WBC Notebook: Jim Leyland Now A Fan Of Event
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SAN DIEGO—Count Jim Leyland among the World Baseball Classic converts. The 72-year-old veteran skipper met with the media Tuesday after Team USA’s first workout at Petco Park, and acknowledged that becoming a part of the event has given him a much more favorable opinion of the WBC than he initially had. “To be honest—I don’t want to be phony about it—I was concerned when I was just managing my team because you’re concerned about your players,” said Leyland, who managed the Tigers during the three previous WBCs. “But to see this thing unfold, to see the great players from all the countries, I mean, this is what it’s about. Let’s play the best, let’s line them up. “I’ve worn a lot of jerseys. I’ve never worn one like I’m wearing now, and that’s pretty special.” Leyland’s sentiment is a common one around the Team USA clubhouse, which has been accused in the past of lacking passion and taking the event for granted. Marlins standout outfielder Christian Yelich, for one, left no room for misinterpretation about how the Americans feel about playing. “It’s all guys who wanted to be here,” Yelich said. “Nobody forced us to come play. We took pride and wanted to represent our country.” After going 2-1 in a spirited opening round in Miami, Leyland and the U.S. get their next chance to back up their words with action on Wednesday against Venezuela to open the second round. Regardless of how it turns out, the WBC has already made a lasting impact on Leyland he did not expect. “I’m old, I’m done, but this is great,” Leyland said. “This has even got my heart ticking pretty good. I just hope not too bad. I’m in the last quarter, I just hope it’s not the two-minute warning.”
LITTLE MORE FEELING While it’s a largely new roster, Team USA openly acknowledges there is a bit of extra drive in the clubhouse to succeed after the team’s previous WBC failures. Team USA has never finished better than fourth, and was eliminated in the second round in their last showing in 2013. "It’s naturally a competitive group of guys who have pretty much had success everywhere in their career,” catcher Buster Posey said. "It’s something that drives us, something we have the talent to do here.” First baseman Eric Hosmer, who was part of the 2013 WBC roster, acknowledged the team is looking at the big picture a bit more as well. “This is an event that’s going to be around for a long time, long after we’re all done playing,” the Royals first baseman said. “To be the first U.S. team to win a championship, that would be pretty special.”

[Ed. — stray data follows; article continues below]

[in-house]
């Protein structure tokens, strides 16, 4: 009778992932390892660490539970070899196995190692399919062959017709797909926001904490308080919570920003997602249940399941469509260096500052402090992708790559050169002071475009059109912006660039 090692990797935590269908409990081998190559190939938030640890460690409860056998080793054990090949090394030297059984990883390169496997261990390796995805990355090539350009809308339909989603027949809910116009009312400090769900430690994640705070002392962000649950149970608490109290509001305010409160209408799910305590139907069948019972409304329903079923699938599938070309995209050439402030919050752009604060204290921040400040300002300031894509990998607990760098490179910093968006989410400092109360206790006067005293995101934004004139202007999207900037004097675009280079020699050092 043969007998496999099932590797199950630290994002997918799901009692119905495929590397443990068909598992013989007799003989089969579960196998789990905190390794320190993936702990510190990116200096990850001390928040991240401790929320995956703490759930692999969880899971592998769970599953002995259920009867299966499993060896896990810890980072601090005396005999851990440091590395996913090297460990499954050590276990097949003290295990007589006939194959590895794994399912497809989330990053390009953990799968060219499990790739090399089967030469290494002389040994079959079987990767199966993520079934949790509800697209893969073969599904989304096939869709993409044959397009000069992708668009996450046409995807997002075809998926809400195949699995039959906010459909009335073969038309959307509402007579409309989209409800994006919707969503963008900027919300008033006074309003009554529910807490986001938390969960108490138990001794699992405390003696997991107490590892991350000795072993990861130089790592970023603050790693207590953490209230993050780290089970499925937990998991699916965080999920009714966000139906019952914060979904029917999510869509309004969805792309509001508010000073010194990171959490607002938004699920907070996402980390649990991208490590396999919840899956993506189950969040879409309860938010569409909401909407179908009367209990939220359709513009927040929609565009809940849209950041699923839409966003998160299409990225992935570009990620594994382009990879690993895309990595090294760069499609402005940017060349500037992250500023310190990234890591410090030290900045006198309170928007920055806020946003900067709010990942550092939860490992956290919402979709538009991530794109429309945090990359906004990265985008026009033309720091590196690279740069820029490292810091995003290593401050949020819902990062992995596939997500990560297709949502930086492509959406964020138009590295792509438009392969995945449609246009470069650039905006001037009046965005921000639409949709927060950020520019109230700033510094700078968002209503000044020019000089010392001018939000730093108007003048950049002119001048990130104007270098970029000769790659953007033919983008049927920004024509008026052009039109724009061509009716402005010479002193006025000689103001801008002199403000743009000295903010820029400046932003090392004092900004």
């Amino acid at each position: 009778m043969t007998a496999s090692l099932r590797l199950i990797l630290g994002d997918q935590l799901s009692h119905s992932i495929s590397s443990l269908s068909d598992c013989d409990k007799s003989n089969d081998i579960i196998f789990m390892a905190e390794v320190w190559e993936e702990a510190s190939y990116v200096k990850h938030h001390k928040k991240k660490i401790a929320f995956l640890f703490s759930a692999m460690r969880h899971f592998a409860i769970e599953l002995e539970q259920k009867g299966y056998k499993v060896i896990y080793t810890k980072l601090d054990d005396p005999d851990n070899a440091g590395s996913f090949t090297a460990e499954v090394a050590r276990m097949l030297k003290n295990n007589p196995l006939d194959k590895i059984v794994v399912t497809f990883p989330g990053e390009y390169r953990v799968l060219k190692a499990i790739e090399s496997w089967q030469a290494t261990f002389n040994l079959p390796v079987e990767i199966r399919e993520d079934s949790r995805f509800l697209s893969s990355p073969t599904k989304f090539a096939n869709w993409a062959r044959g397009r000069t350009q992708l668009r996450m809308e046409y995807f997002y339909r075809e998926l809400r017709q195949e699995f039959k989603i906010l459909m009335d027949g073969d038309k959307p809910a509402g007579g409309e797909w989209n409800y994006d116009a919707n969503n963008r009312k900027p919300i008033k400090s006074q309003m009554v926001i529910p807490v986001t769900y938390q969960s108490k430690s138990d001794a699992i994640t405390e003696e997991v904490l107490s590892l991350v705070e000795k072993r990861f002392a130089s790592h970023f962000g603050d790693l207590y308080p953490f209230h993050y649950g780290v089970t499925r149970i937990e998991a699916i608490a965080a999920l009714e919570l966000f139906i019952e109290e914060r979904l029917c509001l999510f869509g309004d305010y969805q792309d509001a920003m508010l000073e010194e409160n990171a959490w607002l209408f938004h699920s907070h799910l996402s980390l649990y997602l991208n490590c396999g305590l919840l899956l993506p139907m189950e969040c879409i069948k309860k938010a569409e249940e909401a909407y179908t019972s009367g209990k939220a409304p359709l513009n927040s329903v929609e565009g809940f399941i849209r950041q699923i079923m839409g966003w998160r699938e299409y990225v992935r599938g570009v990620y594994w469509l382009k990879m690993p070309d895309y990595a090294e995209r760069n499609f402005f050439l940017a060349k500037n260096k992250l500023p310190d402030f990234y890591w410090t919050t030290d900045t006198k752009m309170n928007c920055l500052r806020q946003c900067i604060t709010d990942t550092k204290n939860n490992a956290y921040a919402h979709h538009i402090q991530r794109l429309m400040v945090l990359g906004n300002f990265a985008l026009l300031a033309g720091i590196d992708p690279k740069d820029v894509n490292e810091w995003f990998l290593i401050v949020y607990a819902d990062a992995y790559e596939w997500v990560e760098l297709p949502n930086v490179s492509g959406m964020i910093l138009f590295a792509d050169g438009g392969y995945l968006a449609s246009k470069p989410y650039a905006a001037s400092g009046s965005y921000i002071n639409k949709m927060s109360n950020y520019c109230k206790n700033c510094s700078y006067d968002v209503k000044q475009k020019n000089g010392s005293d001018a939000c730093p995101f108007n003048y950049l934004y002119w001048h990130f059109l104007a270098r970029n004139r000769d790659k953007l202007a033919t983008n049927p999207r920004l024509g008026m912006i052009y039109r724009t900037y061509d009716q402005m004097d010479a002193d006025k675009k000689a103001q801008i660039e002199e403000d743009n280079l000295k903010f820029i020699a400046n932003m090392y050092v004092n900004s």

MASCOT ADDITION It’s not quite supersized like the Dominicans’ plantain, but Team USA has adopted a mascot of its own for the WBC. “We do have a bald eagle in the clubhouse, but it's not something that we wave around in the dugout really,” Yelich said. “Well, it's not alive. But we have a statue. It's like on a branch with some snow around it, and just hanging out in the middle of the clubhouse.” The eagle was not made available for public viewing—or comment.
ROSTER MOVES Mariners lefthander Drew Smyly was added to the active roster in place of Danny Duffy and will start Team USA’s second-round opener against Venezuela on Wednesday. In the only other roster move, righthander Chris Archer returned to Rays spring training but said on Twitter he would return to Team USA if it reached the semifinals. No roster replacement for Archer for the second round was announced.